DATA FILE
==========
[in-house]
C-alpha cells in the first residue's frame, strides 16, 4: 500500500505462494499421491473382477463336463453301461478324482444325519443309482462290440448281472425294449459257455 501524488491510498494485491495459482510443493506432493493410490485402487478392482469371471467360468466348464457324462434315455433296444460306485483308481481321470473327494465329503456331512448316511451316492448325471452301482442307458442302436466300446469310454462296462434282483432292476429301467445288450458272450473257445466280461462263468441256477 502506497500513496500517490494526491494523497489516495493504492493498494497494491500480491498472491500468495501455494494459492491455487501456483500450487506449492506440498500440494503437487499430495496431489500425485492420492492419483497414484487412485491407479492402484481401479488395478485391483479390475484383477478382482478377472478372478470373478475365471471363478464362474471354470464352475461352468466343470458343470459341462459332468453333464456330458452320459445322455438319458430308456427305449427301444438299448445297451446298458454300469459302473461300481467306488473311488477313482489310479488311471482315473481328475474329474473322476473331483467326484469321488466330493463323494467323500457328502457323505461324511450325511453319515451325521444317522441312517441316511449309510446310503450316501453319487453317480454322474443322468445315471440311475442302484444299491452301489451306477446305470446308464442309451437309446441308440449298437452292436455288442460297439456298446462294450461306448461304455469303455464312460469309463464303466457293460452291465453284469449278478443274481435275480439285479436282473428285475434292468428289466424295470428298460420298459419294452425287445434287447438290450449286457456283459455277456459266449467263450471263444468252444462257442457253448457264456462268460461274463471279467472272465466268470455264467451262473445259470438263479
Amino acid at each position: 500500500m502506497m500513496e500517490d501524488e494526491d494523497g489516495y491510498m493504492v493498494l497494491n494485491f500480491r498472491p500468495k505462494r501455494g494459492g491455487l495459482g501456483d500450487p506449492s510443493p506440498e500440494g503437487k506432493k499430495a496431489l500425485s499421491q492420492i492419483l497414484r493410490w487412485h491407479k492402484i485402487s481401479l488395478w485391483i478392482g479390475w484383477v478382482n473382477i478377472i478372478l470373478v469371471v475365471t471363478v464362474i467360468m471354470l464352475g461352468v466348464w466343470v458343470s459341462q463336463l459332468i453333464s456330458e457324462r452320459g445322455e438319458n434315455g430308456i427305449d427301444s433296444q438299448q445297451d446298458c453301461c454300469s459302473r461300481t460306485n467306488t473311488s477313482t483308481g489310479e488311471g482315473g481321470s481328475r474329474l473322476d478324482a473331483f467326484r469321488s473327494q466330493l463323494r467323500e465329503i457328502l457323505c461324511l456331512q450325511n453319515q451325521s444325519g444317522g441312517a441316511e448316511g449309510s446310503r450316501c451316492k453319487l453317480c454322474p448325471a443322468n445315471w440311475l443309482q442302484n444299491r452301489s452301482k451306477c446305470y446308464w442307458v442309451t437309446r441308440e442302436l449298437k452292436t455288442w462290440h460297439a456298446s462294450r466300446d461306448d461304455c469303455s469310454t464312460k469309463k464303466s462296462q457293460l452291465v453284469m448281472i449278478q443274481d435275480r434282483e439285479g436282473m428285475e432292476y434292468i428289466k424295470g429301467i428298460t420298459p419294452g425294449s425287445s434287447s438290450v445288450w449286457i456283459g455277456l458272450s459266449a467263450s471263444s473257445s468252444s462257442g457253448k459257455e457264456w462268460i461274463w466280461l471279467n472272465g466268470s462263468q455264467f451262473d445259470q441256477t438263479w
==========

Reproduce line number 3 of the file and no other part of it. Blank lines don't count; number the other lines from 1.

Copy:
Amino acid at each position: 500500500m502506497m500513496e500517490d501524488e494526491d494523497g489516495y491510498m493504492v493498494l497494491n494485491f500480491r498472491p500468495k505462494r501455494g494459492g491455487l495459482g501456483d500450487p506449492s510443493p506440498e500440494g503437487k506432493k499430495a496431489l500425485s499421491q492420492i492419483l497414484r493410490w487412485h491407479k492402484i485402487s481401479l488395478w485391483i478392482g479390475w484383477v478382482n473382477i478377472i478372478l470373478v469371471v475365471t471363478v464362474i467360468m471354470l464352475g461352468v466348464w466343470v458343470s459341462q463336463l459332468i453333464s456330458e457324462r452320459g445322455e438319458n434315455g430308456i427305449d427301444s433296444q438299448q445297451d446298458c453301461c454300469s459302473r461300481t460306485n467306488t473311488s477313482t483308481g489310479e488311471g482315473g481321470s481328475r474329474l473322476d478324482a473331483f467326484r469321488s473327494q466330493l463323494r467323500e465329503i457328502l457323505c461324511l456331512q450325511n453319515q451325521s444325519g444317522g441312517a441316511e448316511g449309510s446310503r450316501c451316492k453319487l453317480c454322474p448325471a443322468n445315471w440311475l443309482q442302484n444299491r452301489s452301482k451306477c446305470y446308464w442307458v442309451t437309446r441308440e442302436l449298437k452292436t455288442w462290440h460297439a456298446s462294450r466300446d461306448d461304455c469303455s469310454t464312460k469309463k464303466s462296462q457293460l452291465v453284469m448281472i449278478q443274481d435275480r434282483e439285479g436282473m428285475e432292476y434292468i428289466k424295470g429301467i428298460t420298459p419294452g425294449s425287445s434287447s438290450v445288450w449286457i456283459g455277456l458272450s459266449a467263450s471263444s473257445s468252444s462257442g457253448k459257455e457264456w462268460i461274463w466280461l471279467n472272465g466268470s462263468q455264467f451262473d445259470q441256477t438263479w